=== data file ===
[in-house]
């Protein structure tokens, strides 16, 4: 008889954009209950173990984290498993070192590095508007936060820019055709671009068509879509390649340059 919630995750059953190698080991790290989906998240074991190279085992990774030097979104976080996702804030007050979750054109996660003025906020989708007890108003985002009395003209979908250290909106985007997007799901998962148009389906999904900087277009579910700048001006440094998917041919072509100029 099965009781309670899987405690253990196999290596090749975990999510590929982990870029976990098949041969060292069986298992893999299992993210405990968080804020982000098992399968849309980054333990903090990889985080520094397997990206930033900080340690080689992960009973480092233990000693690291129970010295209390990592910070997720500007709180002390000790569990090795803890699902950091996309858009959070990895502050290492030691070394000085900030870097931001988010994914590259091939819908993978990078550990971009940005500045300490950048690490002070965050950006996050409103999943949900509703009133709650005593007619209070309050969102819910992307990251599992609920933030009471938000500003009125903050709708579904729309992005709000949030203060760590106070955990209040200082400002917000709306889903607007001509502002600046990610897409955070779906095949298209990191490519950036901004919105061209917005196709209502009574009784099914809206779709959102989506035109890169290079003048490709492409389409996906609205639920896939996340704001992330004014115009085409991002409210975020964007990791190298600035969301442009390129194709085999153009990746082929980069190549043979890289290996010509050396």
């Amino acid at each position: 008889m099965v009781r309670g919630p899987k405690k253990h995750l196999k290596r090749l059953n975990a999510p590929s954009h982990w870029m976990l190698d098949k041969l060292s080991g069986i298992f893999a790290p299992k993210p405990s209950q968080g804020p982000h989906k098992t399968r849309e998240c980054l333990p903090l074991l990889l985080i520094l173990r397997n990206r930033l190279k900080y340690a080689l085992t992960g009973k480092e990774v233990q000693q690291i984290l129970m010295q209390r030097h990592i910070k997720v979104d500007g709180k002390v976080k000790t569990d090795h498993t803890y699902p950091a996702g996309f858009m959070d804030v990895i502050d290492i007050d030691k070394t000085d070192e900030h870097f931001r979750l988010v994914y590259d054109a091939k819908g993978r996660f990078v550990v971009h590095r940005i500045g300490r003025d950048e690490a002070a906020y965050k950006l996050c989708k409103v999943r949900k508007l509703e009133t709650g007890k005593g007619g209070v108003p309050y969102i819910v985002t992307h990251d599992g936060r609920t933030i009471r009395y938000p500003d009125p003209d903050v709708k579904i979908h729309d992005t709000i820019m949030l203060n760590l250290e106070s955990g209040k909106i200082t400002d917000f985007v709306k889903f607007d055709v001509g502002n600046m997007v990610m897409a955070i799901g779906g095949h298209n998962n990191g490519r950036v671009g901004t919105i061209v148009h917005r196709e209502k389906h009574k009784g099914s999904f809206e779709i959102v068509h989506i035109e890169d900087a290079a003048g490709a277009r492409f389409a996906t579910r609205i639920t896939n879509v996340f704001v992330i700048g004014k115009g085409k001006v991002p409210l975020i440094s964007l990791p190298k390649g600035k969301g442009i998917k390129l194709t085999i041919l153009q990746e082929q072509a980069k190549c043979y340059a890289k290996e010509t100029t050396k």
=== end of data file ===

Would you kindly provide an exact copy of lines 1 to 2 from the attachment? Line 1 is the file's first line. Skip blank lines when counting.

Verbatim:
[in-house]
């Protein structure tokens, strides 16, 4: 008889954009209950173990984290498993070192590095508007936060820019055709671009068509879509390649340059 919630995750059953190698080991790290989906998240074991190279085992990774030097979104976080996702804030007050979750054109996660003025906020989708007890108003985002009395003209979908250290909106985007997007799901998962148009389906999904900087277009579910700048001006440094998917041919072509100029 099965009781309670899987405690253990196999290596090749975990999510590929982990870029976990098949041969060292069986298992893999299992993210405990968080804020982000098992399968849309980054333990903090990889985080520094397997990206930033900080340690080689992960009973480092233990000693690291129970010295209390990592910070997720500007709180002390000790569990090795803890699902950091996309858009959070990895502050290492030691070394000085900030870097931001988010994914590259091939819908993978990078550990971009940005500045300490950048690490002070965050950006996050409103999943949900509703009133709650005593007619209070309050969102819910992307990251599992609920933030009471938000500003009125903050709708579904729309992005709000949030203060760590106070955990209040200082400002917000709306889903607007001509502002600046990610897409955070779906095949298209990191490519950036901004919105061209917005196709209502009574009784099914809206779709959102989506035109890169290079003048490709492409389409996906609205639920896939996340704001992330004014115009085409991002409210975020964007990791190298600035969301442009390129194709085999153009990746082929980069190549043979890289290996010509050396």